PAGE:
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The State of Play

By

Jane Whittles

April 19, 2021

Cuisine

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out of 5

Taste

out of 5

As we continue with much trepidation into 2021, an air of cautious optimism consumes us as we start to emerge out of lockdown.  A bit like a butterfly peeking out of its chrysalis, only to fly straight into the mouth of a waiting sparrow.  No, no, let’s keep the air of optimism going and focus on the positives of 2021.  Certainly, there have been changes in our behaviour, and some of these will disappear as soon as government guidelines are lifted, and some will remain, as they have managed to pervade our everyday life.  In this article, we will review the current state of play across hospitality and retail, with a focus on how behavioural changes will impact food and drink and our relationship with it.

The rise of the dark kitchen

It’s Dark In Here

You would need to have been living under a rock not to notice that dark or delivery kitchens have boomed in the last 12 months.  An example of a trend that was gently bubbling along until the pandemic sent it on a soaring growth trajectory.  With restaurants and QSR closed, everyone turned to Deliveroo, Just Eat and Uber Eats to get their favourite fast-food fix.  Restaurants also set up their own delivery kitchens so they could furnish customers directly rather than paying commission to the delivery platforms.  For food suppliers and kitchen equipment manufacturers, dark kitchens offer a new opportunity to supply products in a very different way!  But it’s the slowly emerging, ‘dark supermarket’ that has us watching with interest.  As online shopping has taken hold, retailers are looking to reduce costs by fulfilling online orders from dark stores rather than having their customer teams roaming the aisles with multiple shopping lists.  In the UK, online grocery increased over 60% in 2020 Vs 20191 and around 70% say they will stick to this new behaviour.  Maybe the multiples are looking to Ocado, who, as online only, are the masters of the dark store format.  However, there is still hope for physical stores as Amazon has opened 3 stores in 6 weeks in London. The ‘walk out’ store format uses the latest technology to speed up the shopping experience, we have yet to see how this is taken up by UK shoppers but it’s likely that Amazon will be looking to take a sizeable chunk of the grocery market.   So, will we see a reduction in the supermarkets’ brick and mortar stores and the rise of the dark store?  If so, what does this mean for food brands - will we buying direct and buying more in bulk?  How important is packaging if no-one sees it in-store? How will brands grab impulse purchases if instore promotions are no longer an option?  The path to purchase is changing, it has been for a while, it’s becoming digital.  In the UK, Statista claim that nearly 90% of the population are active mobile internet users.  That’s a lot of people, and they are very savvy when it comes to using social media.  SEO, recommendation sites and generating online media coverage top the charts for how we might start to influence sales. Brands need to understand how we target these people who are apparently on their smartphones for around 2 hours and 51 minutes per day, some of them double screening (TV and mobile phone) and let’s not even talk about those who take their phone into the ‘smallest room in the house’!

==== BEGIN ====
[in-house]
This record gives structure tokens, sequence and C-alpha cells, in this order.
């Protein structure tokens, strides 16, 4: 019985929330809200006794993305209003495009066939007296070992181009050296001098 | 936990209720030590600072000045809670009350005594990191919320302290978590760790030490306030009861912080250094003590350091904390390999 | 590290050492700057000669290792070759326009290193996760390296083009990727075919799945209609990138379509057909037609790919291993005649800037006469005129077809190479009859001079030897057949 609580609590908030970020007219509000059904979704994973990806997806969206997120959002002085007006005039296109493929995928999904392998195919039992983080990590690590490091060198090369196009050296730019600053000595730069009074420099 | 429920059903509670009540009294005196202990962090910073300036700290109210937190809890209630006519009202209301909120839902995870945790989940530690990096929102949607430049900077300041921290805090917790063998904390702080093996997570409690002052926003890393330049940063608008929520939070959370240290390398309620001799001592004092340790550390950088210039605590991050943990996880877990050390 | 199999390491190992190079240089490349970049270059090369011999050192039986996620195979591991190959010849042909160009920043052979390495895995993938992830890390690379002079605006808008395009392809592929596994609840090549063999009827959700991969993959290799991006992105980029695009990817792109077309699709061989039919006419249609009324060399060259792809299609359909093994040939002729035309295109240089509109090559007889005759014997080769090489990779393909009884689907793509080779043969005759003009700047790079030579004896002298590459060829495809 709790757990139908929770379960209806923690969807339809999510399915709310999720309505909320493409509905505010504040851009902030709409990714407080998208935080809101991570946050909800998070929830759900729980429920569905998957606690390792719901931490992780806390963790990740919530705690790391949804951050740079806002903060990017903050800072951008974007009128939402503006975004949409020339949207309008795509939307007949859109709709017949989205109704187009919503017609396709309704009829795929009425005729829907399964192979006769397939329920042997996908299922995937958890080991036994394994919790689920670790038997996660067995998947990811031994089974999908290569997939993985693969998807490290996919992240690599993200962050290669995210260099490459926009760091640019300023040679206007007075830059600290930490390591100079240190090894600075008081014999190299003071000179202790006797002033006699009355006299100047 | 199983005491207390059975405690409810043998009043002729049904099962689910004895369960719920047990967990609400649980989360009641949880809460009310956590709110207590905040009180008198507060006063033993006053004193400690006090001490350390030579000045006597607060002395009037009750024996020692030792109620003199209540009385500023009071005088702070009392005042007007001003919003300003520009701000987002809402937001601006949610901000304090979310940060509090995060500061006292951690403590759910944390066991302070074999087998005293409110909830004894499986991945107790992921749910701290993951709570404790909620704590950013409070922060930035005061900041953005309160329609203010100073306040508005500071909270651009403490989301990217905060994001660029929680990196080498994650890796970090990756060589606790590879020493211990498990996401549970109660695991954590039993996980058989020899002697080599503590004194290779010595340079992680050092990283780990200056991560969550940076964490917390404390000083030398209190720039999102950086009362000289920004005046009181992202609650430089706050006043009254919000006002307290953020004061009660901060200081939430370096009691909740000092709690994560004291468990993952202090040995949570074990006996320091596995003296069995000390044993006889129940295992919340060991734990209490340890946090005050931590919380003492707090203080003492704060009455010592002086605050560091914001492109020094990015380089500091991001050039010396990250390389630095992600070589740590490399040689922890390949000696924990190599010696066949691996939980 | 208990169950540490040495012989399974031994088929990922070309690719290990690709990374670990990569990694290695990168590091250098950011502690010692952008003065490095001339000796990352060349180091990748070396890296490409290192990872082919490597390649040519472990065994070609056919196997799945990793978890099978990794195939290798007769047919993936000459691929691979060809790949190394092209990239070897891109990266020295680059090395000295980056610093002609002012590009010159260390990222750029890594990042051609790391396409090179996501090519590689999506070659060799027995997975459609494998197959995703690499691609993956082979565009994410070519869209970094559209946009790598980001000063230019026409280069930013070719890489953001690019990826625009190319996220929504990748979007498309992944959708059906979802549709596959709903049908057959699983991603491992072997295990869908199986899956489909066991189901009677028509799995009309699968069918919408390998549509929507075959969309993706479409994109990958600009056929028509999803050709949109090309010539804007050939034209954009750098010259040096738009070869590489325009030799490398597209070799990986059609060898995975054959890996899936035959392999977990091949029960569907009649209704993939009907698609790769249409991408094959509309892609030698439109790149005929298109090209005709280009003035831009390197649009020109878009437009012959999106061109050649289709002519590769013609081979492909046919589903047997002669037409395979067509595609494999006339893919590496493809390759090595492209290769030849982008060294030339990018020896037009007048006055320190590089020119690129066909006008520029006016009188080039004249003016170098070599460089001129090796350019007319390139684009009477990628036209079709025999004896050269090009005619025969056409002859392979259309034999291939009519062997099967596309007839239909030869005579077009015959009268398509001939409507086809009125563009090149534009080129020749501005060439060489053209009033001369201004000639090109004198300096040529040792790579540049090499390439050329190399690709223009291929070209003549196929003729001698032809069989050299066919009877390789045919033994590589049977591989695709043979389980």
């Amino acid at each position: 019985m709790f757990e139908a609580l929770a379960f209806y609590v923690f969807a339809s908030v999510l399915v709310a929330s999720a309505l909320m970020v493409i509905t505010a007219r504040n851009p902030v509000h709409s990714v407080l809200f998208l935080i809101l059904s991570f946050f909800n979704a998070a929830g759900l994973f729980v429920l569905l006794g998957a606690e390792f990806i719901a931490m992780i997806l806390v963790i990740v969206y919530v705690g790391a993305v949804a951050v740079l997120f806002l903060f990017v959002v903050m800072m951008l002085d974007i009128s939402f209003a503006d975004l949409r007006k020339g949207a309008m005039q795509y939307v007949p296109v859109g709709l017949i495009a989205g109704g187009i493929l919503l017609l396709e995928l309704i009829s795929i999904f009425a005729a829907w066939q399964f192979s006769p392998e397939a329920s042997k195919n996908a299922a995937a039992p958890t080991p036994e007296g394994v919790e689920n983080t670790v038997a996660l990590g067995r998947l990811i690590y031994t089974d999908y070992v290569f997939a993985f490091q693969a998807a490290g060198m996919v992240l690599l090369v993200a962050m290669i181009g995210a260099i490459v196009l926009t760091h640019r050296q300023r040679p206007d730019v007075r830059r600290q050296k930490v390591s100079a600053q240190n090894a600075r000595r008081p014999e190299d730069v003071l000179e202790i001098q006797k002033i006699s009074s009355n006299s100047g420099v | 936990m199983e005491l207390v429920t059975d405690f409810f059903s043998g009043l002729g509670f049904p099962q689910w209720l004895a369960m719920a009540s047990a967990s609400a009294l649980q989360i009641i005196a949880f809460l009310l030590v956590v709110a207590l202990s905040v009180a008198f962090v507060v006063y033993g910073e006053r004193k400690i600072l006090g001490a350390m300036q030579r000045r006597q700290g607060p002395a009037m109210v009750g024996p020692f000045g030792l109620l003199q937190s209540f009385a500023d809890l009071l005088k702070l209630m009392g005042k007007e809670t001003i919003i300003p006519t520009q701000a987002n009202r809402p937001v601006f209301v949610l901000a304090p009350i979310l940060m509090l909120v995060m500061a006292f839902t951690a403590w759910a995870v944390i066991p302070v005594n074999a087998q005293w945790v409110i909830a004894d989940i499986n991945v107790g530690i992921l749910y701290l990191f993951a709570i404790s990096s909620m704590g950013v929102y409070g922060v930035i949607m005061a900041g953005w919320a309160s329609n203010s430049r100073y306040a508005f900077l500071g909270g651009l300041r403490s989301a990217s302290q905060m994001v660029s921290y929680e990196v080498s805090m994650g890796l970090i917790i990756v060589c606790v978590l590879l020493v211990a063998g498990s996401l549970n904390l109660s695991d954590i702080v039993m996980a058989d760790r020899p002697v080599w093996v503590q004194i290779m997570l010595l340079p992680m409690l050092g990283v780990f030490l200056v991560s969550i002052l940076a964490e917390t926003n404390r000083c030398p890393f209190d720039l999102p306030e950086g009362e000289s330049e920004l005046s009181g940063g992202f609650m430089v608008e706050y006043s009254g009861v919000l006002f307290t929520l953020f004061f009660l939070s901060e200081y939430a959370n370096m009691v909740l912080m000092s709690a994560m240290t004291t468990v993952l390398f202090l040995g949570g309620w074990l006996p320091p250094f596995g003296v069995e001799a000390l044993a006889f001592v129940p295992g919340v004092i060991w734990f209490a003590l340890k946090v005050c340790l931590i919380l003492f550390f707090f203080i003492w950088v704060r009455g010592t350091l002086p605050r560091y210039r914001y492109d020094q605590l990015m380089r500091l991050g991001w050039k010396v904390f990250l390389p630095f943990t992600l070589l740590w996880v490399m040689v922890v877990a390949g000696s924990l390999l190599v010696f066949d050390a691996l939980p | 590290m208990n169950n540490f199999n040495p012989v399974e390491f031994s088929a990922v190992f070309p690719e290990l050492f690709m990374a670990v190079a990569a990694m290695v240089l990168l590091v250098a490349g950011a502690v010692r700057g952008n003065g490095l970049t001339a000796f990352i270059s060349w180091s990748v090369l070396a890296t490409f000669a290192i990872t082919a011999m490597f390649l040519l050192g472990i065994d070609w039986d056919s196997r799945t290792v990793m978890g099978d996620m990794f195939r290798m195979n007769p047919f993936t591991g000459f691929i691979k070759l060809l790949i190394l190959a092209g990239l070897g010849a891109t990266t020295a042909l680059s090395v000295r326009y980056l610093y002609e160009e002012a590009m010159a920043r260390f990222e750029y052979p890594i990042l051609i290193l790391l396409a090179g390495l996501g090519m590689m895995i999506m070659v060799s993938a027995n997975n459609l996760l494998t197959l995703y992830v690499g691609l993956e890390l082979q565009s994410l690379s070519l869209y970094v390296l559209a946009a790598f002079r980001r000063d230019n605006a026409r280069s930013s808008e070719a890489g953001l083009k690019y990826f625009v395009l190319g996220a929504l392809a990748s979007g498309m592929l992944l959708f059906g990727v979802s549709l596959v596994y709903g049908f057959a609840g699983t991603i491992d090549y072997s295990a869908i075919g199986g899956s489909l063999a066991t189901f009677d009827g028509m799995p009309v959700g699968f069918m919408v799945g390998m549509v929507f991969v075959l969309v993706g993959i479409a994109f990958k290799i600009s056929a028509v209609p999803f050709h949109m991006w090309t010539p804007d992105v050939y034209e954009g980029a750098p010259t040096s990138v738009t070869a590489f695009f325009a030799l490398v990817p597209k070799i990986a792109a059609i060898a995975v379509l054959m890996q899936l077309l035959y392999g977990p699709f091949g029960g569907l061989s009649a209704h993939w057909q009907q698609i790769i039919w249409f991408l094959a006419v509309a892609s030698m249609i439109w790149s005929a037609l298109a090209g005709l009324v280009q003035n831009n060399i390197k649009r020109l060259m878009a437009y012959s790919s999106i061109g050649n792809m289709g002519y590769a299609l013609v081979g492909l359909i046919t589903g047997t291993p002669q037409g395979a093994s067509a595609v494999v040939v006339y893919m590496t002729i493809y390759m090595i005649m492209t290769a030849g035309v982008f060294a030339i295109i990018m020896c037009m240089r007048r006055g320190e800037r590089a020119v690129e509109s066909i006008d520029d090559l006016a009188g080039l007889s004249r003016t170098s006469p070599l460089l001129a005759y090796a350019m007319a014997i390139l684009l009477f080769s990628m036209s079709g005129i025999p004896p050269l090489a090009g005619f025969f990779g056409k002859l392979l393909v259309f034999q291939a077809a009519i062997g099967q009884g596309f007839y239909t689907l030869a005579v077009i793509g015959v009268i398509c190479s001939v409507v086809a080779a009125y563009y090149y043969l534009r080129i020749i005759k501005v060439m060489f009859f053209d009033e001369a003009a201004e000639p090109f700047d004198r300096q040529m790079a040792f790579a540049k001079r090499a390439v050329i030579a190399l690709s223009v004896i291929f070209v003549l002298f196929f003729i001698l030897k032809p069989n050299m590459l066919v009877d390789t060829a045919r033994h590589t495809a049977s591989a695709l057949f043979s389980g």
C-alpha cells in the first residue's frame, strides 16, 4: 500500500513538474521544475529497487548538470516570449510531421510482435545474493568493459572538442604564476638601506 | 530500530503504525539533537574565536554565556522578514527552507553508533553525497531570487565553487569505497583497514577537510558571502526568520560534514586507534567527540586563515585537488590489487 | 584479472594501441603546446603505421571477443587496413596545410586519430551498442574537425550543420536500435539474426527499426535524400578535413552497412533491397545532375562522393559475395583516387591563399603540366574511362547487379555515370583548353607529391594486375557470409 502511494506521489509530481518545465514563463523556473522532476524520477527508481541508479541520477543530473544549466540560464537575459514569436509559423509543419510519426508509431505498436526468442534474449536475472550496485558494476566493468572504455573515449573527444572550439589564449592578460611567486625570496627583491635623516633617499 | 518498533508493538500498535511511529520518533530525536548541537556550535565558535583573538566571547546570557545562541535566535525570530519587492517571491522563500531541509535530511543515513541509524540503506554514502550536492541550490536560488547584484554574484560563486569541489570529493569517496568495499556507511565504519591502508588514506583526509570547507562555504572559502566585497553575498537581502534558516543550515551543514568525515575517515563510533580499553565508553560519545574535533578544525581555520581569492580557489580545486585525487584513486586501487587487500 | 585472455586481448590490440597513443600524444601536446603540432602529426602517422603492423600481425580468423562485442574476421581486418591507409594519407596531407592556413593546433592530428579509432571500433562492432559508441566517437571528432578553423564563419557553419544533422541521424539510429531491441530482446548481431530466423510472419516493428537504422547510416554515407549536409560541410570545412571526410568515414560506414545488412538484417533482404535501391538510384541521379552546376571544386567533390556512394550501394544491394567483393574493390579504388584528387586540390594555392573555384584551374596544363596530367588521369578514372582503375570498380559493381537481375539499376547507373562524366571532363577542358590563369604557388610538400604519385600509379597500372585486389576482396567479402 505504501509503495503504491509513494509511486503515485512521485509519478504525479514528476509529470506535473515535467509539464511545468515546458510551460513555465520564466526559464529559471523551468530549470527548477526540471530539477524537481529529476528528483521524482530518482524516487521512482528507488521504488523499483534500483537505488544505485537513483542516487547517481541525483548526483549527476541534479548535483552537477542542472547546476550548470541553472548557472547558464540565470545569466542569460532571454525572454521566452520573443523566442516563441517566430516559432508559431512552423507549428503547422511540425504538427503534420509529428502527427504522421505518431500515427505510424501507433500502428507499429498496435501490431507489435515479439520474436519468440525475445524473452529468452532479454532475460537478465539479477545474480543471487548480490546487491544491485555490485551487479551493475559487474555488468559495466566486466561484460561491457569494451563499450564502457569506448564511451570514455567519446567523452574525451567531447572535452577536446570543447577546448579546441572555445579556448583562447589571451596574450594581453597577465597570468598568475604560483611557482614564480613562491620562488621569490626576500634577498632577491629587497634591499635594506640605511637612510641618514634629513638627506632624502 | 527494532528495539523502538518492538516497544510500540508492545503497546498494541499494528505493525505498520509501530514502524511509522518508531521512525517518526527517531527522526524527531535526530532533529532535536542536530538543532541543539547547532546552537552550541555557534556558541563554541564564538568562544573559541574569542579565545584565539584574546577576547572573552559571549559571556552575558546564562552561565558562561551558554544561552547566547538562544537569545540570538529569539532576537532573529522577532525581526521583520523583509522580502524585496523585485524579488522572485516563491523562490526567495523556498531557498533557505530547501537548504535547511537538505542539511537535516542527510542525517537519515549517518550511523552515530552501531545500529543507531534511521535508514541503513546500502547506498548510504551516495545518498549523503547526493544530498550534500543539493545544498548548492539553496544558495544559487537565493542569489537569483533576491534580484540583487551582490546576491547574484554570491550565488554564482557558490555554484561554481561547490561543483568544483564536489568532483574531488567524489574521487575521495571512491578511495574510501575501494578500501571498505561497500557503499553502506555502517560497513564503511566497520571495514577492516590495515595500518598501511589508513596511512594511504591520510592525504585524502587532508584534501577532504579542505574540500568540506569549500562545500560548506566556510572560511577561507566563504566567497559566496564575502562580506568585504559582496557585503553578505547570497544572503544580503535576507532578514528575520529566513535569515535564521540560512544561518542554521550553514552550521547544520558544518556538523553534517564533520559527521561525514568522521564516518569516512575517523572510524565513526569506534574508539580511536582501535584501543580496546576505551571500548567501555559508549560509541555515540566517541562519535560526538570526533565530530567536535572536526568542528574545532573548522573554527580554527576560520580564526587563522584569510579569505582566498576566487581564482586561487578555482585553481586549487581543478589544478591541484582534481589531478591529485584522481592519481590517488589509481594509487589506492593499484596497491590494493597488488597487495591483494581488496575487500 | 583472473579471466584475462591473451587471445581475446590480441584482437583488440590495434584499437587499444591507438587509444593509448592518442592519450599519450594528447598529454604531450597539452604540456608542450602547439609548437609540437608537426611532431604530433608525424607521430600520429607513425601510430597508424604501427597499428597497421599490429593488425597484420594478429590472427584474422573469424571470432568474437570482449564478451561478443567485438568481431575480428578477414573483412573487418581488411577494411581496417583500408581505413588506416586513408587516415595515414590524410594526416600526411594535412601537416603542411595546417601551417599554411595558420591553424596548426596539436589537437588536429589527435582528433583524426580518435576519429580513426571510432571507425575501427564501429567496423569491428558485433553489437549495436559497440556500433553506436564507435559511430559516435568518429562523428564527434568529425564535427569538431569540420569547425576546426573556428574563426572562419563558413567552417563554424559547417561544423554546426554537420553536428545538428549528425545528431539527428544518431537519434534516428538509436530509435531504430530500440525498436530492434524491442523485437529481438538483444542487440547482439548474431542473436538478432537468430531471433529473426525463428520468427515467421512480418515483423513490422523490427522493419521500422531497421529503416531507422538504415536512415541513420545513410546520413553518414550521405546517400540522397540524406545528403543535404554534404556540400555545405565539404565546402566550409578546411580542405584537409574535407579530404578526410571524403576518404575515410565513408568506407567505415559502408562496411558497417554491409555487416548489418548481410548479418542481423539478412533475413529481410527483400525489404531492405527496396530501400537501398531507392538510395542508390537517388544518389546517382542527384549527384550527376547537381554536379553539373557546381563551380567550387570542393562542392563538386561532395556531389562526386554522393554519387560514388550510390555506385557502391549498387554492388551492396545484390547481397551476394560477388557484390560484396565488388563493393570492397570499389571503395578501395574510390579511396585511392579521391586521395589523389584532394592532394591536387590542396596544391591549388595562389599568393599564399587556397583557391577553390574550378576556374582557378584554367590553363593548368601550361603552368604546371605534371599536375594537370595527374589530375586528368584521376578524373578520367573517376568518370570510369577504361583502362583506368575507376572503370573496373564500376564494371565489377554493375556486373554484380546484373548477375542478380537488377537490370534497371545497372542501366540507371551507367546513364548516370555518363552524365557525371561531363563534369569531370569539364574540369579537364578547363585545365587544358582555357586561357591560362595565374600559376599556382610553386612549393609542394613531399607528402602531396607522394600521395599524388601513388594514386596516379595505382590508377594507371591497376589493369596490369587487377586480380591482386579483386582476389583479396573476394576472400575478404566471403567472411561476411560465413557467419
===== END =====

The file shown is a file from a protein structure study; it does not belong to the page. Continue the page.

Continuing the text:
We can all make a difference